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Bernard Landgraf via Wikimedia Commons // CC BY-SA 3.0
Bernard Landgraf via Wikimedia Commons // CC BY-SA 3.0

Conservationists Hope to Reintroduce Lynx to the UK

Bernard Landgraf via Wikimedia Commons // CC BY-SA 3.0
Bernard Landgraf via Wikimedia Commons // CC BY-SA 3.0

The nations of the United Kingdom have a lot going for them. They’ve got history, spectacular landscapes, and a unicorn mascot. But they haven’t got lynx, and some find that fact unacceptable. A group of feline conservation experts hope to bring the vanished cats back to the UK within the next ten years.

The Eurasian lynx (Lynx lynx) has piercing eyes and black-tufted ears. At about the size and weight of a large terrier, L. lynx is too small to be considered a big cat, but it’s certainly wild, hunting deer and other mid-size mammals for food. Lynx are solitary animals, which means that each adult needs its own territory. Many, many years ago, as human encroachment on lynx habitat increased throughout Europe, populations dwindled and some disappeared. The last time a lynx was seen in England was around the year 700. Which means, according to members of the Lynx UK Trust, it’s time to restore the missing lynx.

Image Credit: David Castor via Wikimedia Commons // Public Domain

Species introduction programs have been around for a while, as people attempt to restore balance to damaged ecosystems. But with so many factors at play, early reintroduction efforts were more likely to fail than succeed. A lot of animals have died because well-meaning conservationists failed to account for unpredictable climate or new human threats.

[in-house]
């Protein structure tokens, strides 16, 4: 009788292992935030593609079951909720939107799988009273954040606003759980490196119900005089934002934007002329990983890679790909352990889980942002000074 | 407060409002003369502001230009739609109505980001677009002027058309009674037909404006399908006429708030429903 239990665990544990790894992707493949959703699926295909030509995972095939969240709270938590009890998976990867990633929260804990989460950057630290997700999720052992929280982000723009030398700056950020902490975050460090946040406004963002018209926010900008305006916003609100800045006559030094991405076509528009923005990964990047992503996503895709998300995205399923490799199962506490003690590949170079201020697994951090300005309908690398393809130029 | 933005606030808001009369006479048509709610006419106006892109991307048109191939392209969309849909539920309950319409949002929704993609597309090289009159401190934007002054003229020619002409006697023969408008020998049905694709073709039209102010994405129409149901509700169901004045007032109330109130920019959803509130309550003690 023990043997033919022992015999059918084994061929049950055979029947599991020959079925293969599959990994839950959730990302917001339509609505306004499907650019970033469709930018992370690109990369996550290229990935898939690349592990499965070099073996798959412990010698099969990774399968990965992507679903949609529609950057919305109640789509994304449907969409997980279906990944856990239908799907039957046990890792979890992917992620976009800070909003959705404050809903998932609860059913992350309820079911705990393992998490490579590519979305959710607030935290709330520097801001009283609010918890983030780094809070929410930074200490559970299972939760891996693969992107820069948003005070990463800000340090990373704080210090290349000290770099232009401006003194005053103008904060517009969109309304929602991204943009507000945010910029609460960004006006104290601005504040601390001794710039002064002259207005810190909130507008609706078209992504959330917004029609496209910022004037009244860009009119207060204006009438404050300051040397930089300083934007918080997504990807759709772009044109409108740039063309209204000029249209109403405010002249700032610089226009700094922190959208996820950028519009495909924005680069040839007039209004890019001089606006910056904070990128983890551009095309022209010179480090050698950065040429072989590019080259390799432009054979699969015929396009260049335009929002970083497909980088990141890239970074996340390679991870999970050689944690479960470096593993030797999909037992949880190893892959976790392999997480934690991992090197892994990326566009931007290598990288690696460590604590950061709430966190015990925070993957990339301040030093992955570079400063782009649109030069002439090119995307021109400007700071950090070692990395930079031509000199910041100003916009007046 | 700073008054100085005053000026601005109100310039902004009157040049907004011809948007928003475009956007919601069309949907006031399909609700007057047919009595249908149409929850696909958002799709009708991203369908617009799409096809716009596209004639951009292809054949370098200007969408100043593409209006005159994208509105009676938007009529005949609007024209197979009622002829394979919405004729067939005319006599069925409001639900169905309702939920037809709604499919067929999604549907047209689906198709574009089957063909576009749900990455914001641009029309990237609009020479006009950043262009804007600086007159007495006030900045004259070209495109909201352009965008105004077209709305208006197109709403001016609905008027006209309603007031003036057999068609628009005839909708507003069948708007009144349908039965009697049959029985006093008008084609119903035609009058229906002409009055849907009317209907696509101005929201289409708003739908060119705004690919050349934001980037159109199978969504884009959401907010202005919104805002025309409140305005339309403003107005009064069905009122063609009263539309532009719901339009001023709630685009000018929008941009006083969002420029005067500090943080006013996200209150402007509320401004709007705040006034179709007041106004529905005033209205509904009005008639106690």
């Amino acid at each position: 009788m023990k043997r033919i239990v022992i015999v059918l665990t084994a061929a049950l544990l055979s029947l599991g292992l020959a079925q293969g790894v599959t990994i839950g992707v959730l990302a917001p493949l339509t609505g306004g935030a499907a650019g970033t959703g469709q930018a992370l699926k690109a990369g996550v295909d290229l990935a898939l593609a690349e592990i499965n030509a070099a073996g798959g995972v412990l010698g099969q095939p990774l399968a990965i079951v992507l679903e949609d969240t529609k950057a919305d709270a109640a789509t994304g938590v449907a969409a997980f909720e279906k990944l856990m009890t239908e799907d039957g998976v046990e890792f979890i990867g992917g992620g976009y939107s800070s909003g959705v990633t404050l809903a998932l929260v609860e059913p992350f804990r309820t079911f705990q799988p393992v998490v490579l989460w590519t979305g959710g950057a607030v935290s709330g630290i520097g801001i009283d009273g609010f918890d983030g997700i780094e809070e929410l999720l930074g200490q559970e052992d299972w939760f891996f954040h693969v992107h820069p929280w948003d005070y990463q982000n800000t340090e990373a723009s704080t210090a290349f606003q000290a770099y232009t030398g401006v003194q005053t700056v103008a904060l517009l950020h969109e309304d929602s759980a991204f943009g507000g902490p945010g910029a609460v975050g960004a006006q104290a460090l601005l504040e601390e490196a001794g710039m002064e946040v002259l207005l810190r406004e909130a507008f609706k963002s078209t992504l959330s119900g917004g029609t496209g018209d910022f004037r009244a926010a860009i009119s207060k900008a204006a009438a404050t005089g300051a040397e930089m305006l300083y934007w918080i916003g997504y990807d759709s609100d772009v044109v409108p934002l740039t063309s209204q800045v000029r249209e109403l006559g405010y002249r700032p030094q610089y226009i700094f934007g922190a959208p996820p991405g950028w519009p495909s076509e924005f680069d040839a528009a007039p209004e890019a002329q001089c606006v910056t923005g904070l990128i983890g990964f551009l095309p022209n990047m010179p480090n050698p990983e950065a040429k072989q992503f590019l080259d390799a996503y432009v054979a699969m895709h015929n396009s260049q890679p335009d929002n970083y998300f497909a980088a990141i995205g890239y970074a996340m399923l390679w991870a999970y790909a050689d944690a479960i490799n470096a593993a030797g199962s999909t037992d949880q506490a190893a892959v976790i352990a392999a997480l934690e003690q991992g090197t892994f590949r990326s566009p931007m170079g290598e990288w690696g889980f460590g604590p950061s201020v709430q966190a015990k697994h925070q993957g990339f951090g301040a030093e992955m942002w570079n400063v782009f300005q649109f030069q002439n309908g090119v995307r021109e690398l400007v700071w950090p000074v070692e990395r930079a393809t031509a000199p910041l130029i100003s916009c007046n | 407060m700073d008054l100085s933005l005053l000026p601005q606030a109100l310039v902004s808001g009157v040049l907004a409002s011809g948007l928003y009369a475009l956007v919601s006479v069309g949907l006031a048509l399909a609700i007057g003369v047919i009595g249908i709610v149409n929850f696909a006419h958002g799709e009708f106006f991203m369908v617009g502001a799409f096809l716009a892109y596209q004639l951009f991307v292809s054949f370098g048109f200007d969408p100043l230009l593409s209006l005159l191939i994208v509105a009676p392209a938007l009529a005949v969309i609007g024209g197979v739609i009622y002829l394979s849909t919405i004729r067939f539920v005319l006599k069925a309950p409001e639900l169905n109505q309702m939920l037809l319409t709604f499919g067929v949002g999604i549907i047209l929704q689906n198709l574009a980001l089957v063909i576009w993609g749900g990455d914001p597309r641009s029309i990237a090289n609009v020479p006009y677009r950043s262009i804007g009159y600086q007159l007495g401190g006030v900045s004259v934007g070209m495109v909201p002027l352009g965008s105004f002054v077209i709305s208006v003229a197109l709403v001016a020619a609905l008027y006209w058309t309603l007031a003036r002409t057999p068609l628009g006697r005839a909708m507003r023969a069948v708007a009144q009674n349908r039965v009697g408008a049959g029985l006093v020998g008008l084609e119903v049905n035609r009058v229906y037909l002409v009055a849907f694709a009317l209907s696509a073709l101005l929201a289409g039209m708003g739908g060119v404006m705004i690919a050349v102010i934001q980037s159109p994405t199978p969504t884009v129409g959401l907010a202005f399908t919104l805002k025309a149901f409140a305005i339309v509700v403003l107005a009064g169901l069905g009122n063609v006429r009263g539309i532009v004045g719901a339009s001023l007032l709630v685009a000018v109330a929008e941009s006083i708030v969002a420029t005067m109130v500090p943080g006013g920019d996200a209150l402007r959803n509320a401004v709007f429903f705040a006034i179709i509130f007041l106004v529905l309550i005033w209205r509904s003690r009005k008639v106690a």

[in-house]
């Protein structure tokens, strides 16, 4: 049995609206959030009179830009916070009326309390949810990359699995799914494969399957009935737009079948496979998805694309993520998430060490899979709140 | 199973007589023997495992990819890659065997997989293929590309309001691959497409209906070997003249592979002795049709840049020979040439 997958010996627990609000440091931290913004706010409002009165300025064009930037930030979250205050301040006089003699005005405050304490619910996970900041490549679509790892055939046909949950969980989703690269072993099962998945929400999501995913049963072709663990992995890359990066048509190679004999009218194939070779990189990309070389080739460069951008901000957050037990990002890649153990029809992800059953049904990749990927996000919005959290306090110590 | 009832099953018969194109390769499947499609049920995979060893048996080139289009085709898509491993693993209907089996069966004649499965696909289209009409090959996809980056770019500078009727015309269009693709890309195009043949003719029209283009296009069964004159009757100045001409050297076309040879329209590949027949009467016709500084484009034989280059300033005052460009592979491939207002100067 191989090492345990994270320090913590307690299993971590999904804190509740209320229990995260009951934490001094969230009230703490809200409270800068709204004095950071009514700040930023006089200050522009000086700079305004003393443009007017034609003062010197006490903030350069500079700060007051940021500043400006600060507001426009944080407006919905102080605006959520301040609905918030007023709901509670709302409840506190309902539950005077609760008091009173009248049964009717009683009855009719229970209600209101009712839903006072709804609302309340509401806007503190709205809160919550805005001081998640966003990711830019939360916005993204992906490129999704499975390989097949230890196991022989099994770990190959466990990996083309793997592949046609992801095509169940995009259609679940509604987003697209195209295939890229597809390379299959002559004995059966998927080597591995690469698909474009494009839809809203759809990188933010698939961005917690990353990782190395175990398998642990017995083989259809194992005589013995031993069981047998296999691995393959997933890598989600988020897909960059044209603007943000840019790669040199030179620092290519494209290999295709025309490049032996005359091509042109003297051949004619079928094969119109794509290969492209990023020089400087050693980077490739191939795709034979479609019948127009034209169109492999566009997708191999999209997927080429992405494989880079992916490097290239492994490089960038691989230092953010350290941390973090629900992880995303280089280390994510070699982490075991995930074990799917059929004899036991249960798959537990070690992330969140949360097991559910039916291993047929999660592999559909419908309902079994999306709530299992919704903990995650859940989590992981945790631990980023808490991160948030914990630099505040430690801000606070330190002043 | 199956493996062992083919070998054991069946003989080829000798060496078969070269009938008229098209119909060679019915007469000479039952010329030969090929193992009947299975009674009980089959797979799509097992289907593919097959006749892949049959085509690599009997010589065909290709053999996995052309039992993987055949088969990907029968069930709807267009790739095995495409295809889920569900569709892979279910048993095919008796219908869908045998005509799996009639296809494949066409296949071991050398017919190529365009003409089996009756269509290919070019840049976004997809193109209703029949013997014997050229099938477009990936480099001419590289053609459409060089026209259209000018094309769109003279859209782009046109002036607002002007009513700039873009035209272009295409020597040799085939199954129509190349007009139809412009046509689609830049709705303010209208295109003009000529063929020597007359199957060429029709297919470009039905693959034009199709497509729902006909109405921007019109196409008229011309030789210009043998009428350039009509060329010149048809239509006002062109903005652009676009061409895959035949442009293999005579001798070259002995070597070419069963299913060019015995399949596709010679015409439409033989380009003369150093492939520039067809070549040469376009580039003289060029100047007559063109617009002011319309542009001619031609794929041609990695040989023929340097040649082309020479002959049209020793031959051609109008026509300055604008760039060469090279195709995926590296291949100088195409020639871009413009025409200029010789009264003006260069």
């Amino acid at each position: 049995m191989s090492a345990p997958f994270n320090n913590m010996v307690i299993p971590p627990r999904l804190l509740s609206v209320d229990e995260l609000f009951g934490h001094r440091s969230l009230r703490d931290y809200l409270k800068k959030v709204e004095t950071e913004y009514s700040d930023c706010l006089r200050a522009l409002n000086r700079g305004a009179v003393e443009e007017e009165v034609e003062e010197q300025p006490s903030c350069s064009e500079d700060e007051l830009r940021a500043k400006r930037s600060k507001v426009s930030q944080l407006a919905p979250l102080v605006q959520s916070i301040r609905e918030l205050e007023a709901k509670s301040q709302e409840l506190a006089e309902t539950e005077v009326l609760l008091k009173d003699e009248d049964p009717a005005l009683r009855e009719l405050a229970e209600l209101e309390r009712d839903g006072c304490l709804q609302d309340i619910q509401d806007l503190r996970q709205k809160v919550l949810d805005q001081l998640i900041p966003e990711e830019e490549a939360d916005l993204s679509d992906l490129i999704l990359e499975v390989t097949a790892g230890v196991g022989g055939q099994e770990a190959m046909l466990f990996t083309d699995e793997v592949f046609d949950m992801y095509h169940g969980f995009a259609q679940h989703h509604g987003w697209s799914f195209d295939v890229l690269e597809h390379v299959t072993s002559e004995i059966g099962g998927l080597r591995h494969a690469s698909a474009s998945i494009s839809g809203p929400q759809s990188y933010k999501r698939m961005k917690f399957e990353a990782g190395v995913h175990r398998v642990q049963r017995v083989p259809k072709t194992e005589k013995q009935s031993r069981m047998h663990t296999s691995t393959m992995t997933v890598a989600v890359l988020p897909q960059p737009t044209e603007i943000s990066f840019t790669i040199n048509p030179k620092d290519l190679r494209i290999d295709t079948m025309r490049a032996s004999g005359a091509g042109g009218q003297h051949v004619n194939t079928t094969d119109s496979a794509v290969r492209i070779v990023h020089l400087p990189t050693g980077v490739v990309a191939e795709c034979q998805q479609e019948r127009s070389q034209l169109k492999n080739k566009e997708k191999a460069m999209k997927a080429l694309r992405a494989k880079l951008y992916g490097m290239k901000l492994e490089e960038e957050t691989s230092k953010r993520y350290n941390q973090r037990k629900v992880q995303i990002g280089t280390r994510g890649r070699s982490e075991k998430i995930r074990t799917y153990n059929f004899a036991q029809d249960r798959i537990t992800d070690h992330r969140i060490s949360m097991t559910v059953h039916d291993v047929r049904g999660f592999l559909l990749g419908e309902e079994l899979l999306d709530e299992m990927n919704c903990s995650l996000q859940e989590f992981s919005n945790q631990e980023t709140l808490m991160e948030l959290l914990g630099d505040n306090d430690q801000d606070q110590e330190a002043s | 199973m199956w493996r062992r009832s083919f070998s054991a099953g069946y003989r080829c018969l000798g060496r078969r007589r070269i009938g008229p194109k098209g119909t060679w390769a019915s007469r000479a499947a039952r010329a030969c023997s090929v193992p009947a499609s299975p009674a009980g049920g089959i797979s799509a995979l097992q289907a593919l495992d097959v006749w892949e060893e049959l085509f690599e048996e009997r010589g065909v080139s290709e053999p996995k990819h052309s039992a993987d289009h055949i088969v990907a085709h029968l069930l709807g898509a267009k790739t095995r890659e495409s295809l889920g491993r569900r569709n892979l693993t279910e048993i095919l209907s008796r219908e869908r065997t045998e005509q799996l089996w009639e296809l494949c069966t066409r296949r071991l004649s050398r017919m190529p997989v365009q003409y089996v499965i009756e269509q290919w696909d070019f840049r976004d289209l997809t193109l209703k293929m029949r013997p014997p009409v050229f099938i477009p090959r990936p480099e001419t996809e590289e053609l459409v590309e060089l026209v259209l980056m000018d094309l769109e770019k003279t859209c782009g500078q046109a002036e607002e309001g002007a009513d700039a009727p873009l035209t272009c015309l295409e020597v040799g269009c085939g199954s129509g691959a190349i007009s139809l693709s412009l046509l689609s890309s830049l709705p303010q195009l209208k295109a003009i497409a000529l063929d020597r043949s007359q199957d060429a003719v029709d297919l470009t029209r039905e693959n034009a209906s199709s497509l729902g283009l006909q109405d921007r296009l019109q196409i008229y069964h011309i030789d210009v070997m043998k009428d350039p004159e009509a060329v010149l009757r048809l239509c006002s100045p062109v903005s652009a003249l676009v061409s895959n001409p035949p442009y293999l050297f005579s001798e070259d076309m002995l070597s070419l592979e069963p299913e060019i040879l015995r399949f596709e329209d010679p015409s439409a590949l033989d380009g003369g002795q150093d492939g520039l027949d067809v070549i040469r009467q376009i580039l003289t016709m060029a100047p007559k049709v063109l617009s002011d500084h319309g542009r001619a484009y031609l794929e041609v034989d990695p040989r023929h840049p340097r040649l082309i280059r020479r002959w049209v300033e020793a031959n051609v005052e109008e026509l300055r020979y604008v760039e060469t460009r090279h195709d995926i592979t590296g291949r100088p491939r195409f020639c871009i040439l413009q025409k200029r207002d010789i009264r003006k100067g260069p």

Each failure is a lesson however, and today’s reintroduction programs are typically more sophisticated and more successful. About a dozen species, from bison to butterflies, have been re-established in the UK alone.

Members of the UK Lynx Trust have good reason to think a reintroduction program could work: It’s already working elsewhere. A captive breeding-and-release program in Spain has tripled lynx populations on the Iberian Peninsula. In 2014 and 2015, 124 captive-bred cats were released into the wild. Less than a year later, the lynx population numbered 400. Programs in Germany are off to a similarly promising start.

There are some hitches, of course. For one thing, the Spanish program focused on the Iberian lynx, not the Eurasian. The two species are quite similar, but they aren’t the same. For another, some UK citizens are less than thrilled with the idea of predators being released into nearby forests. "They're reputed to do a lot of their hunting within a 200–250m area surrounding woodland, and there is an awful lot of grassland grazed by sheep surrounding woodland," National Sheep Association chief executive Phil Stocker told the BBC.

Conservationists insist that the cats want deer, not livestock, and that they would be reluctant to leave the woods. “You will never see Eurasian lynx running across an open field," feline expert Paul O’Donoghue told the BBC.

The Lynx UK Trust is now in the process of identifying potential release sites. Once they’ve found those, the next step will be consulting experts—and the locals—to check if the plan is viable.